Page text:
In our busy lives it’s sometimes hard to remember to take the extra time to recycle, but West Virginia University has made some improvements to help get everyone started and to help increase the amount recycled on and off campus.

Within the last year, the university has implemented new methods to help improve recycling on campus. According to Stephanie Toothman, a Conservation Specialist in the Office of Sustainability at West Virginia University,  the university switched to single stream recycling. This means that instead of having to separate recycled materials, they can all be combined when being collected.

On top of switching to single stream recycling, the university has also begun requiring employees to take out their own trash and recyclables. These methods were modeled after other schools. “It is becoming more of a common practice. We took it to the next level. We implemented an ’empty your own trash’ policy at the same time,” says Toothman, “By implementing [these methods] more recycling was actually happening. People are more mindful when you put the responsibility on the employees.”

Employees were issued two bins. One meant for recycled materials and the other for trash. They are responsible for taking them to designated areas. According to Toothman, now that maintenance employees are no longer going into each individual office to empty bins, they have more time for other duties such as cleaning stairwells, carpets, etc. more frequently, which helps to promote cleanliness in campus buildings.

When the university implemented single stream recycling and ‘take out your own trash’ methods, the office of sustainability only expected a 35 percent increase in recycled materials. To their surprise, West Virginia University actually increased its materials recycled by 60 percent. It almost doubled compared to what they expected! Toothman says, “The highest we had heard was 35 and we thought, ‘Hey, that’d be great!’ After one year of data we were ecstatic to see 60 percent.”

The university has also begun new trends for move in and move out day and has even started issuing each dorm room with its own recycling bin. I wish we had that when I was a freshman, but better late than never.

On move in days, the Office of Sustainability realized that a lot of cardboard was being thrown away from students unpacking. Out of the total recycled on campus, cardboard makes up more than 50 percent of materials. Now, on move in days they collect cardboard from students to recycle. In 2016 the university recycled 11 tons of cardboard on move in day.

The university has also started taking students’ unwanted materials when they move out, such as mini fridges, clothes, furniture, etc. The event is called Blue and Gold Mine Sale and materials are collected and then put in a type of yard sale. The university collaborates with United Way, and all proceeds earned from the yard sale are then given to United Way. In 2016 the university raised $14,000 and helped keep 25 tons from being sent to a landfill.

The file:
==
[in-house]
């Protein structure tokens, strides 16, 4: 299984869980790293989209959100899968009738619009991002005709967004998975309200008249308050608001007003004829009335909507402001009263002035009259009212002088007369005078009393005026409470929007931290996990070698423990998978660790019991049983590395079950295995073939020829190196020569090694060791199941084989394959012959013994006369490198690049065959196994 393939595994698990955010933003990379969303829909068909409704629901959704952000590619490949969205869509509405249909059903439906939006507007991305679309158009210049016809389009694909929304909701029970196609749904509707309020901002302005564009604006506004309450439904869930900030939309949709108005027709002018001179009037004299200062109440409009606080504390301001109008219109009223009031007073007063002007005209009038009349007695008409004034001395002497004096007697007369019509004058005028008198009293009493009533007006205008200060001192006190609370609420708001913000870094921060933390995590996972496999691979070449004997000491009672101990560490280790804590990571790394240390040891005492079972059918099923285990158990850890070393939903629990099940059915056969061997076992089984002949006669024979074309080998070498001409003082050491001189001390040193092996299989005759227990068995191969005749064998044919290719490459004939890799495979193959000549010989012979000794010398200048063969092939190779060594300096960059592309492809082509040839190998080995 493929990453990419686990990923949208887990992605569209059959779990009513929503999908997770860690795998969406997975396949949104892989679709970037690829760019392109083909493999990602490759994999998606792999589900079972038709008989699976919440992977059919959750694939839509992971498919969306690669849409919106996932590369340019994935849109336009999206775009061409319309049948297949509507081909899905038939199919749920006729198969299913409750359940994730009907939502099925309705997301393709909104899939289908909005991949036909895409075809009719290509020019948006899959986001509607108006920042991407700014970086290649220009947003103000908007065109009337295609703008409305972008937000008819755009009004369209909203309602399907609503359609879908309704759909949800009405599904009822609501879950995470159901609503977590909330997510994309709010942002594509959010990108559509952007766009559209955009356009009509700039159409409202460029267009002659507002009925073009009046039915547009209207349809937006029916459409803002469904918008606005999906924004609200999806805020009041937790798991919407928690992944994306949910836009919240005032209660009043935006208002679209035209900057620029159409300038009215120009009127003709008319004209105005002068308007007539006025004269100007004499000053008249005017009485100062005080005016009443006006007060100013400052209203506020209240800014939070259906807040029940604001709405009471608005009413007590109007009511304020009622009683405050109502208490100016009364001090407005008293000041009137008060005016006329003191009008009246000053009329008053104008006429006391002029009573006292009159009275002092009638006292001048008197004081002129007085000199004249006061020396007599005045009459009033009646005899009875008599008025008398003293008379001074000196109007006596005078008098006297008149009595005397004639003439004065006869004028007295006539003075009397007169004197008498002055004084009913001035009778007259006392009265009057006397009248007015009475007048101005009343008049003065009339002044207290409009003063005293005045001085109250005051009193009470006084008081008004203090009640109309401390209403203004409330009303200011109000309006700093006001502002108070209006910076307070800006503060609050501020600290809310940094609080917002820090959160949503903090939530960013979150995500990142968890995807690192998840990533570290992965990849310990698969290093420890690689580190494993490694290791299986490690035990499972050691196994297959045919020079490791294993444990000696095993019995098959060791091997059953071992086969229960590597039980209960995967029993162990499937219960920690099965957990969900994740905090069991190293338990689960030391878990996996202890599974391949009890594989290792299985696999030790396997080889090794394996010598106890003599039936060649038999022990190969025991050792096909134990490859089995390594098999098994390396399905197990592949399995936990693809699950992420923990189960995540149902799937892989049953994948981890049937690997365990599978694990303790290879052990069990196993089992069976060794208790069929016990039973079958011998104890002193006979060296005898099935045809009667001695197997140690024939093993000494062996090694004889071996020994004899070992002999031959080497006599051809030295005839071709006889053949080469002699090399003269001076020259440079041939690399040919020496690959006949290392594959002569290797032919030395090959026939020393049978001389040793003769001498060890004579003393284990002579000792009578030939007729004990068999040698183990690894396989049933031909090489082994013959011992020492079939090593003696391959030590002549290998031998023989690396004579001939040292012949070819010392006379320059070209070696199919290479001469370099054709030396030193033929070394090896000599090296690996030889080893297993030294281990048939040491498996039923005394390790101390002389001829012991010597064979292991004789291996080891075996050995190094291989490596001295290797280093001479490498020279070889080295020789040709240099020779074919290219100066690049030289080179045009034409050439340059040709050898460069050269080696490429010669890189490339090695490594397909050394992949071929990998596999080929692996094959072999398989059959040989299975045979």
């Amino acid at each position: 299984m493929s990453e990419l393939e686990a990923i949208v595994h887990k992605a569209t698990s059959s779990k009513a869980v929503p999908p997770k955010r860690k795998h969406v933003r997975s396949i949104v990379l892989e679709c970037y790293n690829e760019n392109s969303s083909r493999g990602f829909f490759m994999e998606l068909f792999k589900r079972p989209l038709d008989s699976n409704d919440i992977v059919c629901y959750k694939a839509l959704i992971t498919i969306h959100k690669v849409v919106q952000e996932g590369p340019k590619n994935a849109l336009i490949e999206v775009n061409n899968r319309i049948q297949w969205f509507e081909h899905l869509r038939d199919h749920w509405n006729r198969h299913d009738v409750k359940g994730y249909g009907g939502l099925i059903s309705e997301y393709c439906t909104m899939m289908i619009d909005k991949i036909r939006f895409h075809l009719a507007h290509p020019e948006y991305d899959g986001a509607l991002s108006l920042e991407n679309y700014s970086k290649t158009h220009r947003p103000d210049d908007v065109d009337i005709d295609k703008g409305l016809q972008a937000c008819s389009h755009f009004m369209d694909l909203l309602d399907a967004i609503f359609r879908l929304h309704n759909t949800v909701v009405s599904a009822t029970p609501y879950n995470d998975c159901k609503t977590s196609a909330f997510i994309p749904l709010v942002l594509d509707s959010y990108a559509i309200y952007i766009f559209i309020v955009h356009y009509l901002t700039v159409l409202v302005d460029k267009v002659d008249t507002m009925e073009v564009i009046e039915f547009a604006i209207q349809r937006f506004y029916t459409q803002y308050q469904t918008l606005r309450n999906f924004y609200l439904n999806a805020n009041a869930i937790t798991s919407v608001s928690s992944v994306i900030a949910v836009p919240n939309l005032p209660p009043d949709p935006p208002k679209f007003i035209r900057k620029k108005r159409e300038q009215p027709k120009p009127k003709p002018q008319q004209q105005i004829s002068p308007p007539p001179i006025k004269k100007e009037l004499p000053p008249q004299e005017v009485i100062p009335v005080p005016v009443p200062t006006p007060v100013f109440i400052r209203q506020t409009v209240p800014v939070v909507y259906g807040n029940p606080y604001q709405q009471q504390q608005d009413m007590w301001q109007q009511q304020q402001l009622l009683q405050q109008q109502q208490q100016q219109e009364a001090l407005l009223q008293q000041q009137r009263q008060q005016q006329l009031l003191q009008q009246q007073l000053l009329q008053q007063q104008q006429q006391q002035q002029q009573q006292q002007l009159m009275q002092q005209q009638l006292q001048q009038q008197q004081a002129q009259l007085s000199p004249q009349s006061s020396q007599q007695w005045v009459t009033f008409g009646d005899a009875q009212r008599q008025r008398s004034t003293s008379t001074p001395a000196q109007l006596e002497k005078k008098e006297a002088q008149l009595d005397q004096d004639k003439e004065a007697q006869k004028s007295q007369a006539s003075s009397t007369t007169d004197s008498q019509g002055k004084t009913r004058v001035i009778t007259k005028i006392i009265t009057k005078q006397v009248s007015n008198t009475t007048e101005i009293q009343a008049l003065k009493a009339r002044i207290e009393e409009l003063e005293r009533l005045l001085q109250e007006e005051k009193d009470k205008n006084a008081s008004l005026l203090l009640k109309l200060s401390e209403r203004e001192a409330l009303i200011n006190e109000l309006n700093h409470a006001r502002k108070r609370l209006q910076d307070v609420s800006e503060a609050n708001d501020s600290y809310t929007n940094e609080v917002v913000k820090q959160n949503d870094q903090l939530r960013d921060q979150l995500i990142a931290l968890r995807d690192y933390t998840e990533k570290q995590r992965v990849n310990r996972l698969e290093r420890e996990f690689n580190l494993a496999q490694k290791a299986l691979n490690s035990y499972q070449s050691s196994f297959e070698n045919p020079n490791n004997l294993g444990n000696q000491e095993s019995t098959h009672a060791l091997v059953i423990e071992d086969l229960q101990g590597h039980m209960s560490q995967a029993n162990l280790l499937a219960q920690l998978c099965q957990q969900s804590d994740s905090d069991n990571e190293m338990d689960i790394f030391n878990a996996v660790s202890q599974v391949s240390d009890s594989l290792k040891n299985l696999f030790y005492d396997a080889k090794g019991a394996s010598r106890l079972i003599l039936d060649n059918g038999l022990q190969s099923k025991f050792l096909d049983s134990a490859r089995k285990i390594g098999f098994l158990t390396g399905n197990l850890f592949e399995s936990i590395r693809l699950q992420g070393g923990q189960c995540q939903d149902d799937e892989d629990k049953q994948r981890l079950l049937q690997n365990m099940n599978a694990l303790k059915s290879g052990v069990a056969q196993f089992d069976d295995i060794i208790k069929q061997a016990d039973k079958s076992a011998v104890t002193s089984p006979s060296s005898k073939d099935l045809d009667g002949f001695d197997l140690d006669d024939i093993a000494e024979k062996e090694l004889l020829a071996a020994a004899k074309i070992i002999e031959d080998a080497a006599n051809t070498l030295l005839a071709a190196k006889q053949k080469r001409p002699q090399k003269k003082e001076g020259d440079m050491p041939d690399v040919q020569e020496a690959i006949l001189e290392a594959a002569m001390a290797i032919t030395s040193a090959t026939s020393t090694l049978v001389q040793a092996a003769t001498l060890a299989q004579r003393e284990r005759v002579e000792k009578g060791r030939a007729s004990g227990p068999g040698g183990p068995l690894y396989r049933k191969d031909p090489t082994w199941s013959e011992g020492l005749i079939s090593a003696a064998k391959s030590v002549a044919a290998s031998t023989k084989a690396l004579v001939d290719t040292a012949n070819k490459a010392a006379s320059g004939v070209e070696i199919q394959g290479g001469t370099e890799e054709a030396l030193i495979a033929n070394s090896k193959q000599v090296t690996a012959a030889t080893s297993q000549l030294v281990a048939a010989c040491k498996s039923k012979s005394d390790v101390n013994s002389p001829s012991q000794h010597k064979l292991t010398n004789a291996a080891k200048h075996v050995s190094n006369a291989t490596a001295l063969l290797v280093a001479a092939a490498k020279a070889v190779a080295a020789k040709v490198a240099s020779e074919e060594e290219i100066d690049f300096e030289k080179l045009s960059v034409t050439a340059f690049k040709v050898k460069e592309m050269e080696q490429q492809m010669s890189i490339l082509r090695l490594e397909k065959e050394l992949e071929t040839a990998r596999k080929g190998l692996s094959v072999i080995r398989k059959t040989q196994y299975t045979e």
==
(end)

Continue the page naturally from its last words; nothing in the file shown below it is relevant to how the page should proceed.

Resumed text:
One of the most exciting things, in my opinion, is that W.V.U. is  currently participating in a recycling competition called RecycleMania. The competition began in February and lasts eight weeks. In the ‘Totaled Recycled’ category, W.V.U. has collected 256,130 pounds of materials and ranked 54th out of 202. Under ‘Waste Minimization, we have ranked 34th out of 125. There were 350 universities entered in the competition. Toothman says that the event was hosted on the concept of an even playing field. Since there were different student populations for each university, it was taken into consideration when judging the final amount recycled.

Apart from recycling, the university has also been researching ways to conserve electricity usage by monitoring meters across campus. It also provides recycling options for electronics through collaboration with a private electronics vendor, alkaline battery recycling and four outdoor textile recycling stations. The textile stations are located near Stansbury Hall, the Student Recreation Center, Mountaineer Station and Health Sciences. These stations are available to the public.

A lot of new students come and go at West Virginia University, so Toothman says that it can be hard to get the word out and keep it out. At least every four years there is a new whole new batch of students and it can be difficult to keep them informed.

Toothman gives presentations weekly to during new employee orientations to help inform them of the university’s recycling and trash program. She says, “I think that it’s been really helpful because they are learning immediately.”

“President Gee mentions this often, that we are one W.V.U. When we all get on board, great things will happen,” says Toothman, and I would have to agree based on these results.

If you don’t happen to recycle through the university, here are a few locations that will accept recyclable materials in Morgantown.

Shannon Stanley wishes you a happy Wednesday and hopes that you stay dry during this rainy week. You can follow me on twitter if you’d like to see more of my work or thoughts. 

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